Téléchargez l'invitation en PDF ici.


L’Agence luxembourgeoise d’action culturelle et le Centre de Médiation Civile et Commerciale (CMCC)
Sous le patronage du Ministère de la Culture

Invitent à une conférence sur

La médiation dans les secteurs culturels

Le vendredi 3 octobre 2014 à 18h30 au Cité Auditorium, 2 rue Genistre, L-1623 Luxembourg.

Modération par Monsieur Roland Jaeger, conseiller au Centre de Médiation Civile et Commerciale à Luxembourg.


o  Allocution de bienvenue par MadameMaggy Nagel, Ministre de la Culture ou son représentant
o  La médiation au Luxembourg avec Dr. Jan Kayser, Secrétaire général du Centre de Médiation Civile et Commerciale
o  Les activités du Centre de Médiation Culture de Paris avec Madame Adeline Guilhen, Présidente, et Madame Sylvie Adijès, médiateur et formateur
o  Echanges avec le public.

La conférence se tiendra en langue française. En raison d’un nombre limité de places, nous
vous prions de vous  inscrire au plus tard jusqu’au mercredi 1er octobre à
This email address is being protected from spambots. You need JavaScript enabled to view it..

L’utilité de la médiation pour les secteurs culturels

La médiation trouve son utilité toutes les fois que  des relations sociales et professionnelles peuvent être alourdies, entravées ou même interrompuespar des « vieilles histoires », malentendus et ressentiments dont les raisons demeurent confuses et qui, de ce fait, ne se prêtent plus à être abordées dans un climat serein par les parties.

La médiation peut constituer un instrument utilepour prévenir, aplanir ou résoudre tout typede conflit auxquels les protagonistes des secteurs culturels peuvent être confrontés,
soit en interne soit dans leurs relations avec des tiers, et éviter ainsi des procédures judiciaires fastidieuses et coûteuses.

Avec la loi du 24 février 2012, la médiationcivile et commerciale est dorénavant ancrée dans la législation luxembourgeoiseet reconnue comme mode de résolution de conflits.

La conférence du 3 octobre 2014 sur « La médiation dans les secteurs culturels » vise à familiariser les professionnels de la culture avec la médiationcomme un moyen
efficace, rapide et peu onéreux pour la résolution de conflits permettant aux parties d’envisager la continuation de leurs relations professionnelles ou sociales sans perdre la

Les organisateurs de la conférence, l’Agence luxembourgeoise d’action culturelle et le Centre de Médiation Civile et Commerciale, peuvent compter sur le concours de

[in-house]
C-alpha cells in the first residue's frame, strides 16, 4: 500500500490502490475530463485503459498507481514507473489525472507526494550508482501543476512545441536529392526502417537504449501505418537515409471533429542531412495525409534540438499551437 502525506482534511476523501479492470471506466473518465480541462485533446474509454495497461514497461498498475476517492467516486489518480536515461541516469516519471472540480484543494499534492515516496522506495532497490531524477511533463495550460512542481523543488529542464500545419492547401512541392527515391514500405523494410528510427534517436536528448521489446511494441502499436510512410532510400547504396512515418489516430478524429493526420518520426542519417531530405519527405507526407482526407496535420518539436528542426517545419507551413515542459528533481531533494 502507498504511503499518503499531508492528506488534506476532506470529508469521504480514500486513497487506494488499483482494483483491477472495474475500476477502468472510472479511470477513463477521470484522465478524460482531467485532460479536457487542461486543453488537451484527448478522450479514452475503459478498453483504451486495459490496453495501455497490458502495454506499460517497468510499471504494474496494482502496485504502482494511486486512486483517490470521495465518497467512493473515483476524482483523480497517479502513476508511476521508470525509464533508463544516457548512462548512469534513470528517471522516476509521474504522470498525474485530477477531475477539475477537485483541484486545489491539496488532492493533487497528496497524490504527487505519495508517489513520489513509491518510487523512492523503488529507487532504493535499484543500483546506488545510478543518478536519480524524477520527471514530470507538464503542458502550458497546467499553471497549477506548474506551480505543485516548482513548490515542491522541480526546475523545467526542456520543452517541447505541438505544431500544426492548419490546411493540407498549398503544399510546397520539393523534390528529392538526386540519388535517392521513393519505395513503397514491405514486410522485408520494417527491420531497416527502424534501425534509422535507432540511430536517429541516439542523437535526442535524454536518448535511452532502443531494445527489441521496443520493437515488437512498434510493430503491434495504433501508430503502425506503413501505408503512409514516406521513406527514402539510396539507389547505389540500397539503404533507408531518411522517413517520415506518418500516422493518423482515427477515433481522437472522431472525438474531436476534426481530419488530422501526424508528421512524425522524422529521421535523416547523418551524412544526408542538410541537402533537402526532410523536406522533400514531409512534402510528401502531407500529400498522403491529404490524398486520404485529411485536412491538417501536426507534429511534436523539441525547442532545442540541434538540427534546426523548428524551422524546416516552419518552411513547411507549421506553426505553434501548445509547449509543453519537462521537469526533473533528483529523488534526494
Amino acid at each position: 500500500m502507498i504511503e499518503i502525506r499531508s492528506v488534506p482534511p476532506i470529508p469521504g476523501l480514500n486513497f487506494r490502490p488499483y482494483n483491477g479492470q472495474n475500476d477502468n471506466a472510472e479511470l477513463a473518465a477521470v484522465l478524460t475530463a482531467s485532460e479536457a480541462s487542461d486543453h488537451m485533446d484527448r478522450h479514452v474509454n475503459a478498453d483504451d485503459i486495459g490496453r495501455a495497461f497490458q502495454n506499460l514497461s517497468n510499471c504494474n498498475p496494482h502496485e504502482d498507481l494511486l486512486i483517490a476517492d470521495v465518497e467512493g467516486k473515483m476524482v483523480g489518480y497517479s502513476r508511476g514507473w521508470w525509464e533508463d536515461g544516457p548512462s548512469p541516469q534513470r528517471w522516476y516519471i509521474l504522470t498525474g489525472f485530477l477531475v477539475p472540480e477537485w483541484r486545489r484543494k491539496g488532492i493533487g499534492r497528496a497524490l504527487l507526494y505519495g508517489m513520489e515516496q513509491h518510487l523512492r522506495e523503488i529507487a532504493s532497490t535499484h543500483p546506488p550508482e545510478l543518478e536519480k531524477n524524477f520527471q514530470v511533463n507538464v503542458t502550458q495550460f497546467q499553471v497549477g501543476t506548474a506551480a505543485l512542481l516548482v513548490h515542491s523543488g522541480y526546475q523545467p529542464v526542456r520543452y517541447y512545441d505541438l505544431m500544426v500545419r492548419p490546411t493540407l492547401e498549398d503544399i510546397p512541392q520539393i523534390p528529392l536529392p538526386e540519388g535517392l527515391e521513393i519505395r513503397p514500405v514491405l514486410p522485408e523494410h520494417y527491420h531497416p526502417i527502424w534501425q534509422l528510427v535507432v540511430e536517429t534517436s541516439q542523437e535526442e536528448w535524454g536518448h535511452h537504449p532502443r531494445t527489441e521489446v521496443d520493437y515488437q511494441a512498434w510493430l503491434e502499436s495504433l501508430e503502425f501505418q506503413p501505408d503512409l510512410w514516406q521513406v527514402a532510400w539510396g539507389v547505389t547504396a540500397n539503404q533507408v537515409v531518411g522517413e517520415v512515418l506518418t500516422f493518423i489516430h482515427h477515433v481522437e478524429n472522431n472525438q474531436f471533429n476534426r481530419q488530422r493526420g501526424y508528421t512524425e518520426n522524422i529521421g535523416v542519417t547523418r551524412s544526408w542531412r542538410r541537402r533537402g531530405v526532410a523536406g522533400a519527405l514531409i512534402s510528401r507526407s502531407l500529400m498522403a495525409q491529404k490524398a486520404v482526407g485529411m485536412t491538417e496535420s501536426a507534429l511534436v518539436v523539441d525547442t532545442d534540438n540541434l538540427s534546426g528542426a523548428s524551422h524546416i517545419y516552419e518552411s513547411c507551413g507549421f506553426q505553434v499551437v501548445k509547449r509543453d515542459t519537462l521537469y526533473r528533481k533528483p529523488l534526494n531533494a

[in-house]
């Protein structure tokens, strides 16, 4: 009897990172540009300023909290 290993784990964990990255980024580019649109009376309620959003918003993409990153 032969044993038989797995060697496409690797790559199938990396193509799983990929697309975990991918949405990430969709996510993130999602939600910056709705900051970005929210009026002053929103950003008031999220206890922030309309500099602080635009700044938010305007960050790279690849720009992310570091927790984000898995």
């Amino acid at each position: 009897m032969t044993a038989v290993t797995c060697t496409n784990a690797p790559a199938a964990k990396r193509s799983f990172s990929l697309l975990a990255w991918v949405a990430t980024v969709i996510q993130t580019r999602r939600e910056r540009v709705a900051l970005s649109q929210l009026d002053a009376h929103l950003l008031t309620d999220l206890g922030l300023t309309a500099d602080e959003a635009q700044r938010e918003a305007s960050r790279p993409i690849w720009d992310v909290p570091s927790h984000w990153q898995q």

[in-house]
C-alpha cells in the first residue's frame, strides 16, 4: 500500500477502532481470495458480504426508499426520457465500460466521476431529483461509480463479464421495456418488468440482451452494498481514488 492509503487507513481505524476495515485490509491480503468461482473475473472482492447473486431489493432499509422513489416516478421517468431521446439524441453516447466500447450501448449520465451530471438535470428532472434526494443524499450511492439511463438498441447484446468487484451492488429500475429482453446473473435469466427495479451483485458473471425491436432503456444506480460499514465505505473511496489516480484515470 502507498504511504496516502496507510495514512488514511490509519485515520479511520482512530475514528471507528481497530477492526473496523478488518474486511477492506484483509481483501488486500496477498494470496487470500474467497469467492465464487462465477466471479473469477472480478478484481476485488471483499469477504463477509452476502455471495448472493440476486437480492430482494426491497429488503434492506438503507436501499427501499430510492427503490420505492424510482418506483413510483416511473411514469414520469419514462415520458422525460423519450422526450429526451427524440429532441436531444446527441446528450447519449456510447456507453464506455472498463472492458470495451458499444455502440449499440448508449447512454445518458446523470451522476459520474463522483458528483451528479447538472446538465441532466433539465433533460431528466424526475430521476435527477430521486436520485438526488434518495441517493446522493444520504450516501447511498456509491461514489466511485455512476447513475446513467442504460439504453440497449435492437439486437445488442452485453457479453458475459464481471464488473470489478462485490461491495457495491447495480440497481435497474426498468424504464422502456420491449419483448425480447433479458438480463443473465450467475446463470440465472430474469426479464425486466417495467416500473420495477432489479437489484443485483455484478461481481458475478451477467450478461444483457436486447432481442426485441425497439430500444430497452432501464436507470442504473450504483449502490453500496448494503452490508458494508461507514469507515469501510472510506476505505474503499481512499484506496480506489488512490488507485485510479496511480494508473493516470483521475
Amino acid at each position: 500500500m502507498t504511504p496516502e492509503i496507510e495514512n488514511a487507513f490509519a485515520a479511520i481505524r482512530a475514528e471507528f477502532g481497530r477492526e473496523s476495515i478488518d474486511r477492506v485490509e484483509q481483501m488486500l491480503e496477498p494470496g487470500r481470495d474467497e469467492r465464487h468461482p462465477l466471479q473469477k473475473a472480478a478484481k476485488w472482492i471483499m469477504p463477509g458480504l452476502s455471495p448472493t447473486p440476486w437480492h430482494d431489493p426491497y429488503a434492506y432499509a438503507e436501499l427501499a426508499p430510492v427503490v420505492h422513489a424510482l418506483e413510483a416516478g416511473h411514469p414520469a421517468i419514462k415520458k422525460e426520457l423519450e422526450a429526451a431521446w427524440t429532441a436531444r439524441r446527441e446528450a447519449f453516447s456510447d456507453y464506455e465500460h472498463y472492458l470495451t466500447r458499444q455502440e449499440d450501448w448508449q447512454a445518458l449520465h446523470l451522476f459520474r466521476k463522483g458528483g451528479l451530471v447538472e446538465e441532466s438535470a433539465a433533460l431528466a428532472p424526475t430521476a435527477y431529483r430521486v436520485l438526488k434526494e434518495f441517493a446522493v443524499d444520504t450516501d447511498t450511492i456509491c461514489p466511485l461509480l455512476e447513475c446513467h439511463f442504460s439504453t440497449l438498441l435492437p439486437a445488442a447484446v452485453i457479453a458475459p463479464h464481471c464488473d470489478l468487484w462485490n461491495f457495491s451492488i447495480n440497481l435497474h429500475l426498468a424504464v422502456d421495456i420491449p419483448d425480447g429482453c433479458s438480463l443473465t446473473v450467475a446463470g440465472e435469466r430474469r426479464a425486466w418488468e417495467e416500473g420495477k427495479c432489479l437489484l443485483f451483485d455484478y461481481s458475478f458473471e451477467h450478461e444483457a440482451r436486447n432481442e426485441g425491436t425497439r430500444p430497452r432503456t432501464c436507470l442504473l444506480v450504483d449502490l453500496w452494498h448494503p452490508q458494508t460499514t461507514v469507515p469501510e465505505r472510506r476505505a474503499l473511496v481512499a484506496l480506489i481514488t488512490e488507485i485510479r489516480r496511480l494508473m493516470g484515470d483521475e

médiateurs du Centre de Médiation Culture de Paris ayant une longue pratique de la médiation dans les milieux culturels.

Plus d’information :
Centre de Médiation Civile et Commerciale(CMCC), Luxembourg : www.centre-mediation.lu.
Centre de médiation culture, France : www.centredemediationculture.com.




Carlo Thoss (Alta), Photo: David Laurent/Wide

Par Brian Power, publié le 30.04.2010


A problematic aspect of the development of the film industry in Luxembourg has been not a lack of technical ability, which has indeed taken some foreign producers and film makers by surprise, but the organisation of the pool of talent available, not to mention the rights and interests of those technical professionals dependent on the industry for their livelihood. It is certainly not a situation devoid of complexity, as Carlo Thoss, president of the Luxembourgish Association of Audiovisual Technicians (Alta) points out. “Two years ago, 19 technicians got together to create Alta. Eleven of us were elected to the council. It was important for us to have one person from each domain, like the camera department, the sound department, decor... Everyone had to be represented because each department will have its own problems so all views have to be considered.” If the beginnings of the association took time and effort, it is a testament to the members that development has progressed in a healthy fashion.